Composer, violinist, and computer music researcher Charles Nichols is an Assistant Professor of Composition and Music Technology at the School of Performing Arts and a Faculty Affiliate of the Institute for Creativity, Arts, and Technology, at Virginia Tech University. He has earned degrees from the Eastman School of Music, Yale University, and Stanford University, where he studied composition with Samuel Adler, Martin Bresnick, Jacob Druckman, and Jonathan Harvey, and computer music with Jonathan Berger, Chris Chafe, Max Mathews, and Jean-Claude Risset. At Yale, he worked as a Research Associate at the Center for Studies in Music Technology (CSMT) and as a Research Assistant at Haskins Laboratories. At Stanford, he served as the Interim and Associate Technical Director of the Center for Computer Research in Music and Acoustics (CCRMA). While on faculty at the School of Music of the University of Montana, he taught acoustic and electroacoustic composition, directed the Mountain Electroacoustic Laptop Ensemble (MELEe) and Pierrot Ensemble, organized the Mountain Computer Music Festival and Composers’ Showcase, and managed the Mountain Computer Music Collective and Recording Service.

His compositions, including acoustic and electroacoustic music, for large and chamber ensembles, and fixed media, accompanying dance and animation, have been presented at conferences and festivals, such as the International Computer Music Conference (ICMC), Taukay Edizioni Musicali Contemporanea Festival, ClarinetFest, Poznan Music Spring International Festival, Australasian Computer Music Conference, Festa Europea Della Musica, Seoul International Computer Music Festival (SICMF), Música Viva Festival, Re:New Digital Arts Festival, Musicacoustica Mix, Pan Music Festival, Festival Internacional de Musica Electroacustica, Society of Electroacoustic Music in the United States (SEAMUS) National Conference, Society of Composers, Inc. National Conference, College Music Society National Conference, Third Practice Electroacoustic Music Festival, Big Sky Alive Festival, Charlotte New Music Festival, New York City Electroacoustic Music Festival, Electronic Music Midwest, Bellingham Electronic Arts Festival, Bang on a Can Institute, and June in Buffalo, in the US, Argentina, Australia, Canada, China, Cuba, Denmark, England, France, Germany, Greece, Italy, Northern Ireland, Poland, Portugal, Romania, Slovenia, Spain, and South Korea. His research, including motion capture for musical performance, data sonification, telematic musical performance, haptic musical instrument design, and wavelet audio analysis and resynthesis, has been presented at conferences, such as ICMC, the Korean ElectroAcoustic Music Society Conference, the International Conference for High Performance Computing (SC Global), Association for Computing Machinery Special Interest Group on Graphics and Interactive Techniques (SIGGRAPH), International Conference on New Interfaces for Musical Expression (NIME), Digital Audio Effects Conference (DAFx), International Symposium on Music Acoustics (ISMA), Forum IRCAM, and SEAMUS, in the US, Denmark, France, Germany, Ireland, Italy, South Korea, and Sweden.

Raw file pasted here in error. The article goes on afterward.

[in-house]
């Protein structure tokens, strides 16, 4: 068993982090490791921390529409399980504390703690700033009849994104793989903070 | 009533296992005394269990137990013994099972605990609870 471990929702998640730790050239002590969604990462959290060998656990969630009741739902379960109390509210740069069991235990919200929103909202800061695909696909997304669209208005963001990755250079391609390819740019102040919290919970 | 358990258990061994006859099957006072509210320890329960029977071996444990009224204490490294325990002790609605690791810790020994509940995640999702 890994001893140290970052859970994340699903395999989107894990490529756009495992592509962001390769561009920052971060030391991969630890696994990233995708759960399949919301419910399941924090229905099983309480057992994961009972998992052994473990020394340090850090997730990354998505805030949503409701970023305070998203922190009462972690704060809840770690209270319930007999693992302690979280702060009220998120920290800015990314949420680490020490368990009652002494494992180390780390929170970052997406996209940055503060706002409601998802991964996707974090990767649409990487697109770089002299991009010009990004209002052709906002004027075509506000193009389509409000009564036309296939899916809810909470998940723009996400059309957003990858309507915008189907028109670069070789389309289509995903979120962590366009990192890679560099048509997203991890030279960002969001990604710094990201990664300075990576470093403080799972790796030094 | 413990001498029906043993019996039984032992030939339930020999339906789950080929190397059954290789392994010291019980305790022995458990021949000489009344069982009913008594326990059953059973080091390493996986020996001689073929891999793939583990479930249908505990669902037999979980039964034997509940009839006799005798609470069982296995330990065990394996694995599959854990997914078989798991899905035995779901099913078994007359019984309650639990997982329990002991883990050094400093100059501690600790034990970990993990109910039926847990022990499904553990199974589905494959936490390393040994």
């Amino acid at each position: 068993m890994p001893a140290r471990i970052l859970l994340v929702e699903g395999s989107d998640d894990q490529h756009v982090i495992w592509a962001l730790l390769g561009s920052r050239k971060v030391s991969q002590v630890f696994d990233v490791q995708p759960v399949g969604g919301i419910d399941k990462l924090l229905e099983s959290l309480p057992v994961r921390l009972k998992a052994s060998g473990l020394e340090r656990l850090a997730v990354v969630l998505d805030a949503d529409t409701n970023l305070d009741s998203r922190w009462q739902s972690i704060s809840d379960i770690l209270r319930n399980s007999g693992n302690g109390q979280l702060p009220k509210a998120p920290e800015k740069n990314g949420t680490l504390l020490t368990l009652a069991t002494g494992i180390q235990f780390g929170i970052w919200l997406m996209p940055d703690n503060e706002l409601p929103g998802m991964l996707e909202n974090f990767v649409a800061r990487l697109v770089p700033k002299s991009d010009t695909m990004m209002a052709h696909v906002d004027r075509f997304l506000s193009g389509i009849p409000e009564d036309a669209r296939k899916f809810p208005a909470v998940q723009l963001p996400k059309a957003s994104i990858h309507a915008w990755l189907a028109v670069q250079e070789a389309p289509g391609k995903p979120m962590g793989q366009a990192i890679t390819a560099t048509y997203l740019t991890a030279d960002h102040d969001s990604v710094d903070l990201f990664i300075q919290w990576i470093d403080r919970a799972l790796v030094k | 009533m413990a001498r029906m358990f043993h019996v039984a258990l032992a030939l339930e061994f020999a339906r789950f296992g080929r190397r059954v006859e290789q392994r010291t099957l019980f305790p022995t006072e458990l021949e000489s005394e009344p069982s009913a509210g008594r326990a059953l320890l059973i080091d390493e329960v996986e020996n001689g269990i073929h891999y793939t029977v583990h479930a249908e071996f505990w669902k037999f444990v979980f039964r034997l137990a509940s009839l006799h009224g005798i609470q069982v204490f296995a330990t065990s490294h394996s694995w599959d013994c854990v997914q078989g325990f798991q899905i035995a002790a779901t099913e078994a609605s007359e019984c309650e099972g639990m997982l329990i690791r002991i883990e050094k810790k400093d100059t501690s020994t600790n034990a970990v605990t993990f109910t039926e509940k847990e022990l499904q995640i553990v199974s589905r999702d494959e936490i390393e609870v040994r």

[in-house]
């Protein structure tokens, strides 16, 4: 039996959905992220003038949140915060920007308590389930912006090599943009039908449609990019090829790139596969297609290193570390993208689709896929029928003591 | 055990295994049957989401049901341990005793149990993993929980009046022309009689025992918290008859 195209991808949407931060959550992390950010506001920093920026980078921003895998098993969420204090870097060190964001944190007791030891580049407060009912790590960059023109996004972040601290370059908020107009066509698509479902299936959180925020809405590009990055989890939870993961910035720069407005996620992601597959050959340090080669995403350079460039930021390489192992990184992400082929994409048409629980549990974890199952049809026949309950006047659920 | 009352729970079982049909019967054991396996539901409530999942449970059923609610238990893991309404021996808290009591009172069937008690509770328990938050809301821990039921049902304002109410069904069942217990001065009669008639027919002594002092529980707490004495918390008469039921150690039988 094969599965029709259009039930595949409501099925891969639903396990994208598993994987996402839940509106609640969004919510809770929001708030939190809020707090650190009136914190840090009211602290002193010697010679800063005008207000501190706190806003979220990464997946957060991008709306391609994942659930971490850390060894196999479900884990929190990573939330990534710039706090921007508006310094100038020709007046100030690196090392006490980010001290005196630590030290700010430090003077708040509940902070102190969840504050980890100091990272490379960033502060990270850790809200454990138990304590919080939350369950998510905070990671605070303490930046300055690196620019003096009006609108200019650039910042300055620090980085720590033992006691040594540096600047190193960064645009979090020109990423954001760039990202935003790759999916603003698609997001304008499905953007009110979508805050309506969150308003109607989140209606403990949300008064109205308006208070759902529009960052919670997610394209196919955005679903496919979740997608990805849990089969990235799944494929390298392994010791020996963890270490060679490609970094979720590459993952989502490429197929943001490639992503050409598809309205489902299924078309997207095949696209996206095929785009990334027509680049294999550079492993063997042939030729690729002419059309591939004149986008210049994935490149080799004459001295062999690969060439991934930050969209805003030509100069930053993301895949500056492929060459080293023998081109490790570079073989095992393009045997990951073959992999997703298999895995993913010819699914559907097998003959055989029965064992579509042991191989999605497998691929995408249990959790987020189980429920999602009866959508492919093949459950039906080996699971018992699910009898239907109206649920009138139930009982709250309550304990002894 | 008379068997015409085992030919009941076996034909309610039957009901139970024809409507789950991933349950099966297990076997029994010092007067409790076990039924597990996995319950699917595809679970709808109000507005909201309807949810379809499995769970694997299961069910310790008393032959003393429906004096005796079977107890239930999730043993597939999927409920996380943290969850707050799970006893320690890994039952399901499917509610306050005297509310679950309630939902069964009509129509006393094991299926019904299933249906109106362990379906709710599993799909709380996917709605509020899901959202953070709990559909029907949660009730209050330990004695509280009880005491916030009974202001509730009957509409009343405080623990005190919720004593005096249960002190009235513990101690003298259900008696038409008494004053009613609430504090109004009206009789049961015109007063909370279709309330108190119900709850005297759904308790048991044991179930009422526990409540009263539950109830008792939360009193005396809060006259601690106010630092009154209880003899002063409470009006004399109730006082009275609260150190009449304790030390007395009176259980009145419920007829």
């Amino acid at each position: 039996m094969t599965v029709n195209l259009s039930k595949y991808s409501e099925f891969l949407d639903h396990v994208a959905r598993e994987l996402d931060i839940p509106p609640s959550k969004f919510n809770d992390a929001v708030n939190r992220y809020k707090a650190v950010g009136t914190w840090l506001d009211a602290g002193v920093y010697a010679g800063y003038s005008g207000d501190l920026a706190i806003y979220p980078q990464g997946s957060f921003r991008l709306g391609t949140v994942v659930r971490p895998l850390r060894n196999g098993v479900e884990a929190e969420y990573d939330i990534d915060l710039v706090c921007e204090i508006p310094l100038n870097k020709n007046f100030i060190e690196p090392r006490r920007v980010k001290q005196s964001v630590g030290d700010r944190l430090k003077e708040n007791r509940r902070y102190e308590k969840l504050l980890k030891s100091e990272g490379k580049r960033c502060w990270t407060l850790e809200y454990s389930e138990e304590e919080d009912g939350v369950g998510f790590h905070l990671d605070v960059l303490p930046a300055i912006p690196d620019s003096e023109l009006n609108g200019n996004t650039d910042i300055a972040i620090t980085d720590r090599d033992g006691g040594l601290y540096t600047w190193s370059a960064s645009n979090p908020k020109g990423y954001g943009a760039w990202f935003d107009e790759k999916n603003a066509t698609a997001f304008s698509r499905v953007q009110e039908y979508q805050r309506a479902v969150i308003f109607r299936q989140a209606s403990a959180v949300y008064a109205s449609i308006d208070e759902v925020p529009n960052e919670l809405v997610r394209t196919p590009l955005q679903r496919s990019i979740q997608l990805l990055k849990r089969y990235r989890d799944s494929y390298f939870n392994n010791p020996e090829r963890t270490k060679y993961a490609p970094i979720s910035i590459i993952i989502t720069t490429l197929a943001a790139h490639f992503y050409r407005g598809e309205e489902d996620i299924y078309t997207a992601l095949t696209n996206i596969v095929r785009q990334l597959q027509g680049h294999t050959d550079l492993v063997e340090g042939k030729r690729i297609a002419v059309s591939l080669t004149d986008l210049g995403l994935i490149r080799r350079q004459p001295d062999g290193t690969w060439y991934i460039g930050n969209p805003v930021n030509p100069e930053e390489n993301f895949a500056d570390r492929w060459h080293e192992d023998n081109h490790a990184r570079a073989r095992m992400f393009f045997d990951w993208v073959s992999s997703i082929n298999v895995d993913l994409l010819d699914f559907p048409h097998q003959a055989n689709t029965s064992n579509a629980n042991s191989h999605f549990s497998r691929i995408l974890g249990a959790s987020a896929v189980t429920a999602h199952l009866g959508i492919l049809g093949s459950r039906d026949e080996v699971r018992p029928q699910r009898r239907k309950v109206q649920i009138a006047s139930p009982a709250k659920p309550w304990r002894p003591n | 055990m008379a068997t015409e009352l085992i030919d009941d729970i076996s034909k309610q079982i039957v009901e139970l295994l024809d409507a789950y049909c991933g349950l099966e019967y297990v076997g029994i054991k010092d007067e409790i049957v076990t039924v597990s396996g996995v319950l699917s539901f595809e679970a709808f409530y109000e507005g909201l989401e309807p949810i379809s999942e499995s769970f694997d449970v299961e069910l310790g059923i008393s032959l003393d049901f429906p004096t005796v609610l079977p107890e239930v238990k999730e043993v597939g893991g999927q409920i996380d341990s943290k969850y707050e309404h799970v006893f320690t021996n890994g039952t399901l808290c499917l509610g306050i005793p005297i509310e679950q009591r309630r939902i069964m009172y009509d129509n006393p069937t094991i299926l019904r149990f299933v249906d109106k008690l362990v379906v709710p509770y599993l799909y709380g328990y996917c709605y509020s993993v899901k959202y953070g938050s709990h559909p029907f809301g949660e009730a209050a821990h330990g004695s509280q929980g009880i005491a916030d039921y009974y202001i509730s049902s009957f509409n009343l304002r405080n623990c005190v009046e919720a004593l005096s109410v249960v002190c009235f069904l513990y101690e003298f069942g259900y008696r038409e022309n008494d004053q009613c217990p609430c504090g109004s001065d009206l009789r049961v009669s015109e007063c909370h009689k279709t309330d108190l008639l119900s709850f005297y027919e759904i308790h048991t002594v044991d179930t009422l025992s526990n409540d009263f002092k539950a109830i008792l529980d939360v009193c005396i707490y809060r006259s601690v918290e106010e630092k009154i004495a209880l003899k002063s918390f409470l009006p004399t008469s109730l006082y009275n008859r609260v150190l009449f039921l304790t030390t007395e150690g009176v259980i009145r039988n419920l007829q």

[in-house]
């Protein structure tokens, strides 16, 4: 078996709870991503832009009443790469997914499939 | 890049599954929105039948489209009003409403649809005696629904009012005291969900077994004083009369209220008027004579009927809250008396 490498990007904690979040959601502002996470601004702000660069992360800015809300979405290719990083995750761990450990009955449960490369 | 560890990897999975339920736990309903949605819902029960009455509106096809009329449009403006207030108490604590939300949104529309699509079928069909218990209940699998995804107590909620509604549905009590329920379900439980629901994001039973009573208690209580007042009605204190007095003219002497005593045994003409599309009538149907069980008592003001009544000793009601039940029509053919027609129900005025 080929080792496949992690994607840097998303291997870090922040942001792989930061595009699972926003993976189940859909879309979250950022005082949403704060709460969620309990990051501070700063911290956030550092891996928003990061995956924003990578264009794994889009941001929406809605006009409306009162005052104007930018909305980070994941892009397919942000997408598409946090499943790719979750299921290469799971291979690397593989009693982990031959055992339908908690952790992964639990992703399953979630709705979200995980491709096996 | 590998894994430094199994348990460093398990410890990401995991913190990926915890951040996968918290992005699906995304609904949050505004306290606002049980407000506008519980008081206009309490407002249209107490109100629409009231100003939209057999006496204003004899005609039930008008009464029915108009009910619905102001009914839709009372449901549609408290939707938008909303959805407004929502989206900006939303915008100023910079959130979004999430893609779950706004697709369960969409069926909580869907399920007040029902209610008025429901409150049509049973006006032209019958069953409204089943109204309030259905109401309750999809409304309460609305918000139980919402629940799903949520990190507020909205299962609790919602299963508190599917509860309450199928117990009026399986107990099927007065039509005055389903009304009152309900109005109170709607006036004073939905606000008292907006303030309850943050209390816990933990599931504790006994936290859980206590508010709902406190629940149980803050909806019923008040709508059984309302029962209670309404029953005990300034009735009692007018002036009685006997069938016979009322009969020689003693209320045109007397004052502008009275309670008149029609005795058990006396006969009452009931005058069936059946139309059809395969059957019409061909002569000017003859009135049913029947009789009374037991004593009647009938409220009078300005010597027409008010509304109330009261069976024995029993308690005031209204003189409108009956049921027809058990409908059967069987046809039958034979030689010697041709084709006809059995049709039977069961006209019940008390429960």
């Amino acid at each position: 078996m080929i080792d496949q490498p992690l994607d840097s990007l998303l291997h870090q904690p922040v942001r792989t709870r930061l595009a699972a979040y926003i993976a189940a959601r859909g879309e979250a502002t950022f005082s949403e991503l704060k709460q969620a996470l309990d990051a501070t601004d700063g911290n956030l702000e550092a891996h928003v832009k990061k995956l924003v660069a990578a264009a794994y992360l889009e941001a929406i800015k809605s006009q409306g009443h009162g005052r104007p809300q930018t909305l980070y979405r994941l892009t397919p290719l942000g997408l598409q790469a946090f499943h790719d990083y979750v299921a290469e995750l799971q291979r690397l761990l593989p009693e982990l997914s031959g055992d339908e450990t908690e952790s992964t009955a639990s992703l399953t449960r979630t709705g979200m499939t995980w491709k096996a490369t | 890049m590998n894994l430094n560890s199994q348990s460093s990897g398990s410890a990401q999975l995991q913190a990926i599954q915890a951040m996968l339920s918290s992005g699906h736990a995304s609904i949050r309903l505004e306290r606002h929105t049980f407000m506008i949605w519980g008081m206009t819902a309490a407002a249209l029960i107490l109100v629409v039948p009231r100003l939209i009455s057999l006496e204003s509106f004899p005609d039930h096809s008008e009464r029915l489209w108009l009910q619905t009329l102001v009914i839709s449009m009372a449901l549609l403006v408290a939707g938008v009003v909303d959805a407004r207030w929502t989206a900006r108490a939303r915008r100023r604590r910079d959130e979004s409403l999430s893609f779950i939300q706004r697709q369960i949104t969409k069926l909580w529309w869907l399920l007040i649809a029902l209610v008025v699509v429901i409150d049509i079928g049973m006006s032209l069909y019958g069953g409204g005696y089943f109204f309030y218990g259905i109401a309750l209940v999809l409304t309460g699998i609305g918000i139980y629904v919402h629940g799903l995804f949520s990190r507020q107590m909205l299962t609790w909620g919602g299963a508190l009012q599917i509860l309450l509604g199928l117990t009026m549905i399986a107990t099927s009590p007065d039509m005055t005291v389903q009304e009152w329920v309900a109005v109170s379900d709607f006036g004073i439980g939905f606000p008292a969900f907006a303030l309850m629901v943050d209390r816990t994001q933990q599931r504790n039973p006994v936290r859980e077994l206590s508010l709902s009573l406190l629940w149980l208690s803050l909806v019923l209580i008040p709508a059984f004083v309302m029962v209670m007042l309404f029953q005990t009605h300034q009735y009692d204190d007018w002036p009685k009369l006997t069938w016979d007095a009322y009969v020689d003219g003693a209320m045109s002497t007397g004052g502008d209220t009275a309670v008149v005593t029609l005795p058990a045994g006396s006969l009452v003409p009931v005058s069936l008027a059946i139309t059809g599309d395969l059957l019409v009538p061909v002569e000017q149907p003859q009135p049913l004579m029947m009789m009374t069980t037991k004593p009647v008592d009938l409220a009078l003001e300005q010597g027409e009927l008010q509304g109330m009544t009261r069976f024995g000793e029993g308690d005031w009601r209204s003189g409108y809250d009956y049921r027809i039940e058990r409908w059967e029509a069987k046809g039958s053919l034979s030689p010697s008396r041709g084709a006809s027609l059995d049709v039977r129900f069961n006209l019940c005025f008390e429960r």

He has received support from the National Endowment for the Arts and National Science Foundation, for commissions from the Montana Institute on Ecosystems, the Myrna Loy Center for the Performing and Media Arts, and the Headwaters Dance Company, commissions from the Association for American Medical Colleges, Virginia Tech University, Drake University, University of Oregon, University of Montana, Temple University, the Missoula Symphony Orchestra, and the Montana State Music Teachers Association, and recognition from the National Academy of Music, La Fundación Destellos, Institut International de Musique Electroacoustique de Bourges, Renée B. Fisher Composer Awards, New Music USA, the American Society of Composers, Authors and Publishers, and the Montana Arts Council. He has taught computer music workshops for the University of Rome "Tor Vergata" in Italy, the Charlotte New Music Festival, Lewis and Clark College, the Institute for Creativity, Arts, and Technology at Virginia Tech, the Banff Centre, and the Center for Computer Research in Music and Acoustics at Stanford University. He has conducted research as a visiting scholar at the Sonic Arts Research Centre at Queen's University Belfast, Northern Ireland, collaborated as a visiting composer with the Namaste Ensemble in Città di Castello and Rome, Italy, and composed as a resident artist at the Ucross and Brush Creek Artist Retreats in Wyoming. His recent premieres include Il Prete Rosso, for amplified violin, motion sensor, and computer, that controls audio effects with a wireless motion sensor on the bow hand of the violinist, Sound of Rivers: Stone Drum, a multimedia collaboration, with sonified data, electric violin, and computer music, accompanying narrated poetry, dance, animation, and processed video, based on scientific research into the sound of rivers, and Nicolo, Jimi, and John, a three movement concerto, for amplified viola, orchestra, and computer, inspired by the virtuosity of Paganini, Hendrix, and Coltrane.